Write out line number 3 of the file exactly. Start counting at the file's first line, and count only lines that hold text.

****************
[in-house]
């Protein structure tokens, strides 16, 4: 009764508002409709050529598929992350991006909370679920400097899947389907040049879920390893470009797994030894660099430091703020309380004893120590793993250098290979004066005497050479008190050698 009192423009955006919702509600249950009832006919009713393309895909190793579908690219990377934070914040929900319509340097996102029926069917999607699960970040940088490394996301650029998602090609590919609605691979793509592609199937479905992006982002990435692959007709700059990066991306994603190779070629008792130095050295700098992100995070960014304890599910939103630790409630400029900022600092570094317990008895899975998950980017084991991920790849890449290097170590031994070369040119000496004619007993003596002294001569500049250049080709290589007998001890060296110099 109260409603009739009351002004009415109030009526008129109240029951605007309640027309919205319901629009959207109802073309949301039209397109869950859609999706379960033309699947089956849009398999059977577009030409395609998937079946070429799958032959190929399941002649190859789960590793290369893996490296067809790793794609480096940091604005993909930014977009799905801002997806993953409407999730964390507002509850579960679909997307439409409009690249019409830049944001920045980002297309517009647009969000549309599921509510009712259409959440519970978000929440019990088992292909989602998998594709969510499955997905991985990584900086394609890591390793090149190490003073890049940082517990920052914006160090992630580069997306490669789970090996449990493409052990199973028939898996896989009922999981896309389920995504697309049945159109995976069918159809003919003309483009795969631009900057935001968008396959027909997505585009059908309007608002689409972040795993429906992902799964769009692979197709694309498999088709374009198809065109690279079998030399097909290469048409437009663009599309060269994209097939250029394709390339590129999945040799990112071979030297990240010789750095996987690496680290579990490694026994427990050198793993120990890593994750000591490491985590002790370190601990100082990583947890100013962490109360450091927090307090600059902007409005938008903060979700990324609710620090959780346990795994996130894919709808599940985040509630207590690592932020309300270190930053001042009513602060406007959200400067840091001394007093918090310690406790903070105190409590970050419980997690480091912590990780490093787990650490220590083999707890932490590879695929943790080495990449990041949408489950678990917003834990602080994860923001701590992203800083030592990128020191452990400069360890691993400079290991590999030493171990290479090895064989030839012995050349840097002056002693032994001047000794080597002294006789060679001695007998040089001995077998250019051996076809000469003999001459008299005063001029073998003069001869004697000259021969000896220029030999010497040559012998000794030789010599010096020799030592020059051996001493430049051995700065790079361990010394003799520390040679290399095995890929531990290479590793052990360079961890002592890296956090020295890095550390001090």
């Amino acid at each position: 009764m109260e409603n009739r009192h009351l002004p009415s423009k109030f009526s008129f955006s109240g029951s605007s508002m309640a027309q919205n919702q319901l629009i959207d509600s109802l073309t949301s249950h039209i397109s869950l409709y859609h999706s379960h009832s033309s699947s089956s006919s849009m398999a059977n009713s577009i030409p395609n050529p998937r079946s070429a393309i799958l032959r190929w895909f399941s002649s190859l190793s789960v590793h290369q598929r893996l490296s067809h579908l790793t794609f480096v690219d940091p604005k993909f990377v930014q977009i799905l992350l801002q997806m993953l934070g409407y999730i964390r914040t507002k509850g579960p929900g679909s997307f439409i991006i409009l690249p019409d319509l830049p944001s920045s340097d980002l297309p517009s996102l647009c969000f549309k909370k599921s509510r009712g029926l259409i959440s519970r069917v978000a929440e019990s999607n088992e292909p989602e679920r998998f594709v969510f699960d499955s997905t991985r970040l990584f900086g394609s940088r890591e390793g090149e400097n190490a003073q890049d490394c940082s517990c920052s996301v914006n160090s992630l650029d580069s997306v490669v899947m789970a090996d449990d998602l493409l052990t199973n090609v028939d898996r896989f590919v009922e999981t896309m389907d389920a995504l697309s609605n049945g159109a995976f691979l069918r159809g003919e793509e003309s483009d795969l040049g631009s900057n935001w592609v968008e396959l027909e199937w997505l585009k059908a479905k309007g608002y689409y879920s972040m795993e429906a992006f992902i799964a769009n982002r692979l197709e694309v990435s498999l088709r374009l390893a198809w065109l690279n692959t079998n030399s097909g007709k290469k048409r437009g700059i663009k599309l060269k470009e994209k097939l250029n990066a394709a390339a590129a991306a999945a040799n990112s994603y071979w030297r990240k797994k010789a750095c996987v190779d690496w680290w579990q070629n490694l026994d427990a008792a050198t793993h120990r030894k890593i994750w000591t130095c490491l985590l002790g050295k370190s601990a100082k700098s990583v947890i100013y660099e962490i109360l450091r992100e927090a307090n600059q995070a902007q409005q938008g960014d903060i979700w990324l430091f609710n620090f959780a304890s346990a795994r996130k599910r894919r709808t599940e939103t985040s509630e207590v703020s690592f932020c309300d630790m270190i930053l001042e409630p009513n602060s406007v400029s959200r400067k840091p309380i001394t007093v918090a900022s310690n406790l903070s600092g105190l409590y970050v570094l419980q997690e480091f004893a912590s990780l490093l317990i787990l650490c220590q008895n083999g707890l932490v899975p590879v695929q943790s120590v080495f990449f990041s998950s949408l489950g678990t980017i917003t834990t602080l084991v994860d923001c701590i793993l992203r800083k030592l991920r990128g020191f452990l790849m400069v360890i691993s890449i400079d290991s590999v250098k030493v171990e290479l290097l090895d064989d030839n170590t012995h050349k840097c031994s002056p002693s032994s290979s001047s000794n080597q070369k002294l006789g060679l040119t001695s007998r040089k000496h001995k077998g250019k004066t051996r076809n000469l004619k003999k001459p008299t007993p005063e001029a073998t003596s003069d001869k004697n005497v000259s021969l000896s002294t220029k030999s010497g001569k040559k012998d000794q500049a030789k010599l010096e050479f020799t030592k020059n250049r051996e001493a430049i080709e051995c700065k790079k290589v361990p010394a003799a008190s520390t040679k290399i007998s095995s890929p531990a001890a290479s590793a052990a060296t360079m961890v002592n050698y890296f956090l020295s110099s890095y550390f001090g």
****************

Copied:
């Amino acid at each position: 009764m109260e409603n009739r009192h009351l002004p009415s423009k109030f009526s008129f955006s109240g029951s605007s508002m309640a027309q919205n919702q319901l629009i959207d509600s109802l073309t949301s249950h039209i397109s869950l409709y859609h999706s379960h009832s033309s699947s089956s006919s849009m398999a059977n009713s577009i030409p395609n050529p998937r079946s070429a393309i799958l032959r190929w895909f399941s002649s190859l190793s789960v590793h290369q598929r893996l490296s067809h579908l790793t794609f480096v690219d940091p604005k993909f990377v930014q977009i799905l992350l801002q997806m993953l934070g409407y999730i964390r914040t507002k509850g579960p929900g679909s997307f439409i991006i409009l690249p019409d319509l830049p944001s920045s340097d980002l297309p517009s996102l647009c969000f549309k909370k599921s509510r009712g029926l259409i959440s519970r069917v978000a929440e019990s999607n088992e292909p989602e679920r998998f594709v969510f699960d499955s997905t991985r970040l990584f900086g394609s940088r890591e390793g090149e400097n190490a003073q890049d490394c940082s517990c920052s996301v914006n160090s992630l650029d580069s997306v490669v899947m789970a090996d449990d998602l493409l052990t199973n090609v028939d898996r896989f590919v009922e999981t896309m389907d389920a995504l697309s609605n049945g159109a995976f691979l069918r159809g003919e793509e003309s483009d795969l040049g631009s900057n935001w592609v968008e396959l027909e199937w997505l585009k059908a479905k309007g608002y689409y879920s972040m795993e429906a992006f992902i799964a769009n982002r692979l197709e694309v990435s498999l088709r374009l390893a198809w065109l690279n692959t079998n030399s097909g007709k290469k048409r437009g700059i663009k599309l060269k470009e994209k097939l250029n990066a394709a390339a590129a991306a999945a040799n990112s994603y071979w030297r990240k797994k010789a750095c996987v190779d690496w680290w579990q070629n490694l026994d427990a008792a050198t793993h120990r030894k890593i994750w000591t130095c490491l985590l002790g050295k370190s601990a100082k700098s990583v947890i100013y660099e962490i109360l450091r992100e927090a307090n600059q995070a902007q409005q938008g960014d903060i979700w990324l430091f609710n620090f959780a304890s346990a795994r996130k599910r894919r709808t599940e939103t985040s509630e207590v703020s690592f932020c309300d630790m270190i930053l001042e409630p009513n602060s406007v400029s959200r400067k840091p309380i001394t007093v918090a900022s310690n406790l903070s600092g105190l409590y970050v570094l419980q997690e480091f004893a912590s990780l490093l317990i787990l650490c220590q008895n083999g707890l932490v899975p590879v695929q943790s120590v080495f990449f990041s998950s949408l489950g678990t980017i917003t834990t602080l084991v994860d923001c701590i793993l992203r800083k030592l991920r990128g020191f452990l790849m400069v360890i691993s890449i400079d290991s590999v250098k030493v171990e290479l290097l090895d064989d030839n170590t012995h050349k840097c031994s002056p002693s032994s290979s001047s000794n080597q070369k002294l006789g060679l040119t001695s007998r040089k000496h001995k077998g250019k004066t051996r076809n000469l004619k003999k001459p008299t007993p005063e001029a073998t003596s003069d001869k004697n005497v000259s021969l000896s002294t220029k030999s010497g001569k040559k012998d000794q500049a030789k010599l010096e050479f020799t030592k020059n250049r051996e001493a430049i080709e051995c700065k790079k290589v361990p010394a003799a008190s520390t040679k290399i007998s095995s890929p531990a001890a290479s590793a052990a060296t360079m961890v002592n050698y890296f956090l020295s110099s890095y550390f001090g």